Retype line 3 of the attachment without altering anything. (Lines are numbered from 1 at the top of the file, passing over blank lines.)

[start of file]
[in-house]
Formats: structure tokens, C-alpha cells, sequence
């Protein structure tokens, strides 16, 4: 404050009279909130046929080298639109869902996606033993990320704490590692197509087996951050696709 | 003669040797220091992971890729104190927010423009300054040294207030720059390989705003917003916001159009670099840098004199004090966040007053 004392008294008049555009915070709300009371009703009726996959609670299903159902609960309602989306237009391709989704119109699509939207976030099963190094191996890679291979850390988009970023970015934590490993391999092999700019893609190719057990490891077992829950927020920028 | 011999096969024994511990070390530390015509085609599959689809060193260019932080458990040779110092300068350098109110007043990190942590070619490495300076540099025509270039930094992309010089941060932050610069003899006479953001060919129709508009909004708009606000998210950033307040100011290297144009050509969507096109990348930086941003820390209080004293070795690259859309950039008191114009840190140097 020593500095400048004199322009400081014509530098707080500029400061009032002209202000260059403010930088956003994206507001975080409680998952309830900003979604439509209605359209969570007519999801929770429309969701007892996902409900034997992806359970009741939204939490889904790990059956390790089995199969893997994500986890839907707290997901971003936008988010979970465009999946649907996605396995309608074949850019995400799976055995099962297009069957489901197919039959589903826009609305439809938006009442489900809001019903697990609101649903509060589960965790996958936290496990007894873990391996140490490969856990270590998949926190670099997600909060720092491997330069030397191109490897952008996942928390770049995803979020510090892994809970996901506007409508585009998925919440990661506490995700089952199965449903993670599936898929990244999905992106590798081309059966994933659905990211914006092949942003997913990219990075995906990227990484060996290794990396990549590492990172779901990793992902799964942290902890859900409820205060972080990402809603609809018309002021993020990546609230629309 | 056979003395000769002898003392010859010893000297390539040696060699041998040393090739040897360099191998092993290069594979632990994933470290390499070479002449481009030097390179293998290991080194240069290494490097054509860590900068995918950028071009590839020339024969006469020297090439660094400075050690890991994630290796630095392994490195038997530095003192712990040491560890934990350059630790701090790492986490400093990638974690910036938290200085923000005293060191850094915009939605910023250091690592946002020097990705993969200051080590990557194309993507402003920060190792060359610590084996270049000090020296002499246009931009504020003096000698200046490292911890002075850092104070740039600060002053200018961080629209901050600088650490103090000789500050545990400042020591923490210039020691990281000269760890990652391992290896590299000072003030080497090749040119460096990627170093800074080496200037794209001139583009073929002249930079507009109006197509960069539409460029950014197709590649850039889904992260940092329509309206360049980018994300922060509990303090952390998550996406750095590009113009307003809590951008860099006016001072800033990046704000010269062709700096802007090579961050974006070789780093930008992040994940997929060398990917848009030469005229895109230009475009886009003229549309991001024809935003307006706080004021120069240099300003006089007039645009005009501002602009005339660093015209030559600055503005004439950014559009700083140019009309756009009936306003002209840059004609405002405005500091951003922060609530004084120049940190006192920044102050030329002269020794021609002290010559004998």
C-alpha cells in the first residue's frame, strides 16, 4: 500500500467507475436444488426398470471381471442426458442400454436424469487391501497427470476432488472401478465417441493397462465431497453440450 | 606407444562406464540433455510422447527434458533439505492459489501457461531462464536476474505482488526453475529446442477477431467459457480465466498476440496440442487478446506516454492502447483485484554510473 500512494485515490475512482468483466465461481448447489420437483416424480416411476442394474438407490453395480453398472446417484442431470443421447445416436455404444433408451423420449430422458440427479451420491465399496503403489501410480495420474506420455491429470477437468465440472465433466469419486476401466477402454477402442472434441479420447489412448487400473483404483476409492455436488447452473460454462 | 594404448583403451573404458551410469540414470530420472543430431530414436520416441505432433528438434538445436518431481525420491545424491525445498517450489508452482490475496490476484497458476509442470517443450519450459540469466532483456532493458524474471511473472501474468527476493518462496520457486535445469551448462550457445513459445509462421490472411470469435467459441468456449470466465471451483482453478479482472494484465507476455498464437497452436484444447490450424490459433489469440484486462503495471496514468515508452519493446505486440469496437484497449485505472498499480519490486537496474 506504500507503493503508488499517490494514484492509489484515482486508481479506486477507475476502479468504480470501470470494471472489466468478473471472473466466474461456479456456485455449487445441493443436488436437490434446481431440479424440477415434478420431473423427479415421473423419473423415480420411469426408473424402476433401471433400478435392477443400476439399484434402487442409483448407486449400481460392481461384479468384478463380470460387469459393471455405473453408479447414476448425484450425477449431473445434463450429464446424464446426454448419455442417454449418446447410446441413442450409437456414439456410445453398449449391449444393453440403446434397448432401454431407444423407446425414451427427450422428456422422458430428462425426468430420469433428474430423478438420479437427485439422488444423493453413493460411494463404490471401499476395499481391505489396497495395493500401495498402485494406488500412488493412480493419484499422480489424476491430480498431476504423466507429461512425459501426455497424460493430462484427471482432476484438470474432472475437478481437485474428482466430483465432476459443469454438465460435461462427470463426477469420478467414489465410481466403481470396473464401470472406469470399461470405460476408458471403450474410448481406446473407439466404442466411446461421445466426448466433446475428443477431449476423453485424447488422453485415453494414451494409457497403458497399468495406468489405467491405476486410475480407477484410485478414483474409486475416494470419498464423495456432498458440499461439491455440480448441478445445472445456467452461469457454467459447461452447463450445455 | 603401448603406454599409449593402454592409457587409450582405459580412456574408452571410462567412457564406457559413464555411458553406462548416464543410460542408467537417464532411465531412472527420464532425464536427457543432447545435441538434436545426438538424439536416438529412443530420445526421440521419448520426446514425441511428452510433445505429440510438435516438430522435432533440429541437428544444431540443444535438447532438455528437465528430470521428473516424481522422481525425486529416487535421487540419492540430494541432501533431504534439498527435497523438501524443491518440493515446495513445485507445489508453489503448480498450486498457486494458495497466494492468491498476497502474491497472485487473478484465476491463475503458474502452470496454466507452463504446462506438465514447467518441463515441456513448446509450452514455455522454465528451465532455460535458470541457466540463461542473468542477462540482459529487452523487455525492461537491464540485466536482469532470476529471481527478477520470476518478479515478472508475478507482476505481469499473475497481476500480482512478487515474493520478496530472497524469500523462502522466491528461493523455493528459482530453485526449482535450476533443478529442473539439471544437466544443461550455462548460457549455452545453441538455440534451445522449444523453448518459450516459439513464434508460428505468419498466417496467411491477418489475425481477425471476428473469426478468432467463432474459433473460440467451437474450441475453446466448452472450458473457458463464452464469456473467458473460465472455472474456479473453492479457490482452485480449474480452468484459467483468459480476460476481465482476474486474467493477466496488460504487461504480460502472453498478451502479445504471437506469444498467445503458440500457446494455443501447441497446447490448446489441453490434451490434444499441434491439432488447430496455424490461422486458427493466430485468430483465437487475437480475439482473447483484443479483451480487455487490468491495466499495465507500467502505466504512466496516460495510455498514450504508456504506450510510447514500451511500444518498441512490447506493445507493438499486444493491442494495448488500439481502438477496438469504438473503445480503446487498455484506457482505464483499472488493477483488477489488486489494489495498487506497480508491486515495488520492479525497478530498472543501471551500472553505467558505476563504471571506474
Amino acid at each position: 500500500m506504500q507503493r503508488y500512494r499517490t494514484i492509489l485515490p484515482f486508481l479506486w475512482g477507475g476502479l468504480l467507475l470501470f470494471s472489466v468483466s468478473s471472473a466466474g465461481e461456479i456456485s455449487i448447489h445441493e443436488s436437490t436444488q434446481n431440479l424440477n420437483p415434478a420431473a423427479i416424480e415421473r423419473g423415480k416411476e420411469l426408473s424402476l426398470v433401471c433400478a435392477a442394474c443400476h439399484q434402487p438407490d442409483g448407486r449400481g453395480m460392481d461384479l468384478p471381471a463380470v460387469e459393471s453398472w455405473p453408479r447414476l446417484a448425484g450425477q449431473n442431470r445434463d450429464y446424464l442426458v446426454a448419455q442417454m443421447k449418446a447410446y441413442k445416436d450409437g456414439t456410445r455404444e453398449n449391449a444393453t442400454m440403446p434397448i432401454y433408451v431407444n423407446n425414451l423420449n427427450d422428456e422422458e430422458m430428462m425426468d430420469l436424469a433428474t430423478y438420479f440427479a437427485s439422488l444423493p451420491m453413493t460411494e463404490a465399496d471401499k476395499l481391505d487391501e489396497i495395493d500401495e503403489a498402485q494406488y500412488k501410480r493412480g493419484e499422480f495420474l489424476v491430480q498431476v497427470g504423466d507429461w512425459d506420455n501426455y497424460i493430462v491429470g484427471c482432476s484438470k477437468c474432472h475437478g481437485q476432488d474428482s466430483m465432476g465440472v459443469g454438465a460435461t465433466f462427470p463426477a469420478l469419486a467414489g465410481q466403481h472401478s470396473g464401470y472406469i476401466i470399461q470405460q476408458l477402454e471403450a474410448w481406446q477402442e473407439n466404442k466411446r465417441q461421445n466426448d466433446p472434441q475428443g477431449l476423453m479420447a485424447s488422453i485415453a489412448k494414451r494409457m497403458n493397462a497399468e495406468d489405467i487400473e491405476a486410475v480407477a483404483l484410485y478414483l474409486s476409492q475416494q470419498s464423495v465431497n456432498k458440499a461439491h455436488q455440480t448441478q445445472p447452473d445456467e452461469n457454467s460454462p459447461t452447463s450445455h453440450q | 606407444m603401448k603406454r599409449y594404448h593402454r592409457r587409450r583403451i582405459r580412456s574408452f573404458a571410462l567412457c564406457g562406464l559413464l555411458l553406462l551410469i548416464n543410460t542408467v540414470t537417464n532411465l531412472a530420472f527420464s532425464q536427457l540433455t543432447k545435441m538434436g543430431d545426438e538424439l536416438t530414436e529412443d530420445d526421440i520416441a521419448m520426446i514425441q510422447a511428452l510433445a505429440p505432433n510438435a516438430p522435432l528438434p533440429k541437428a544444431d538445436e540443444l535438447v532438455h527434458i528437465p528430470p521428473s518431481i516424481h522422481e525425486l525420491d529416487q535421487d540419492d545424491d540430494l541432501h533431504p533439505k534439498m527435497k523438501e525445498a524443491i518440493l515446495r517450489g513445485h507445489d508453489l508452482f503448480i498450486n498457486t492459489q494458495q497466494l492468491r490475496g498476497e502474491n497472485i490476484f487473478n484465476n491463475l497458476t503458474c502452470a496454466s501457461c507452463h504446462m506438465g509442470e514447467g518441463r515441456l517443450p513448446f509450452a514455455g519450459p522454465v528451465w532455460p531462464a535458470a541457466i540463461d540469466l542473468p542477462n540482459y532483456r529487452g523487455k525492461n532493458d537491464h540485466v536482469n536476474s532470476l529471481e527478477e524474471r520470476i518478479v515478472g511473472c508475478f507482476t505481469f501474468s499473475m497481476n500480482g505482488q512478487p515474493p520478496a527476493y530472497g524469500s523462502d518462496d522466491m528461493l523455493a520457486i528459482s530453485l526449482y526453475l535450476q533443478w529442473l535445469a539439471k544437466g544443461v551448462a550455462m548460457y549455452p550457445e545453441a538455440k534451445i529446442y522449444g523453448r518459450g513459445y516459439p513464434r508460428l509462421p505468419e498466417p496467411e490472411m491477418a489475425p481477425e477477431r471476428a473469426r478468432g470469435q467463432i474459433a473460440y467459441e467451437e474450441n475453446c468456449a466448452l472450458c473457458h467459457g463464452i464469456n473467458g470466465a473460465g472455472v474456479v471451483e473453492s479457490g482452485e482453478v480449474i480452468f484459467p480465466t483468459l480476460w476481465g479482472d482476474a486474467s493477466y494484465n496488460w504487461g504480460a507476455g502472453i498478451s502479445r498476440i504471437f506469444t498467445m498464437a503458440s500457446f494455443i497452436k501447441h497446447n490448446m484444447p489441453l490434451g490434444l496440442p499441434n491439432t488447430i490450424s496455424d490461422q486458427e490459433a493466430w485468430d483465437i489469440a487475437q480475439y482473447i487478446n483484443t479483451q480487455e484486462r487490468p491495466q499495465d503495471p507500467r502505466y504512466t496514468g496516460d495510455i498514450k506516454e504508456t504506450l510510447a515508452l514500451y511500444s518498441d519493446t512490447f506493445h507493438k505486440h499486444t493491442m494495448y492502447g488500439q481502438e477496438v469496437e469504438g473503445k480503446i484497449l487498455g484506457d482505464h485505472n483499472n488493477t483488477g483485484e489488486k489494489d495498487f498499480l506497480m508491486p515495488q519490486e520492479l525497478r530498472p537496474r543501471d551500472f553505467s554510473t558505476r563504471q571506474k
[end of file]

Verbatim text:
């Protein structure tokens, strides 16, 4: 404050009279909130046929080298639109869902996606033993990320704490590692197509087996951050696709 | 003669040797220091992971890729104190927010423009300054040294207030720059390989705003917003916001159009670099840098004199004090966040007053 004392008294008049555009915070709300009371009703009726996959609670299903159902609960309602989306237009391709989704119109699509939207976030099963190094191996890679291979850390988009970023970015934590490993391999092999700019893609190719057990490891077992829950927020920028 | 011999096969024994511990070390530390015509085609599959689809060193260019932080458990040779110092300068350098109110007043990190942590070619490495300076540099025509270039930094992309010089941060932050610069003899006479953001060919129709508009909004708009606000998210950033307040100011290297144009050509969507096109990348930086941003820390209080004293070795690259859309950039008191114009840190140097 020593500095400048004199322009400081014509530098707080500029400061009032002209202000260059403010930088956003994206507001975080409680998952309830900003979604439509209605359209969570007519999801929770429309969701007892996902409900034997992806359970009741939204939490889904790990059956390790089995199969893997994500986890839907707290997901971003936008988010979970465009999946649907996605396995309608074949850019995400799976055995099962297009069957489901197919039959589903826009609305439809938006009442489900809001019903697990609101649903509060589960965790996958936290496990007894873990391996140490490969856990270590998949926190670099997600909060720092491997330069030397191109490897952008996942928390770049995803979020510090892994809970996901506007409508585009998925919440990661506490995700089952199965449903993670599936898929990244999905992106590798081309059966994933659905990211914006092949942003997913990219990075995906990227990484060996290794990396990549590492990172779901990793992902799964942290902890859900409820205060972080990402809603609809018309002021993020990546609230629309 | 056979003395000769002898003392010859010893000297390539040696060699041998040393090739040897360099191998092993290069594979632990994933470290390499070479002449481009030097390179293998290991080194240069290494490097054509860590900068995918950028071009590839020339024969006469020297090439660094400075050690890991994630290796630095392994490195038997530095003192712990040491560890934990350059630790701090790492986490400093990638974690910036938290200085923000005293060191850094915009939605910023250091690592946002020097990705993969200051080590990557194309993507402003920060190792060359610590084996270049000090020296002499246009931009504020003096000698200046490292911890002075850092104070740039600060002053200018961080629209901050600088650490103090000789500050545990400042020591923490210039020691990281000269760890990652391992290896590299000072003030080497090749040119460096990627170093800074080496200037794209001139583009073929002249930079507009109006197509960069539409460029950014197709590649850039889904992260940092329509309206360049980018994300922060509990303090952390998550996406750095590009113009307003809590951008860099006016001072800033990046704000010269062709700096802007090579961050974006070789780093930008992040994940997929060398990917848009030469005229895109230009475009886009003229549309991001024809935003307006706080004021120069240099300003006089007039645009005009501002602009005339660093015209030559600055503005004439950014559009700083140019009309756009009936306003002209840059004609405002405005500091951003922060609530004084120049940190006192920044102050030329002269020794021609002290010559004998």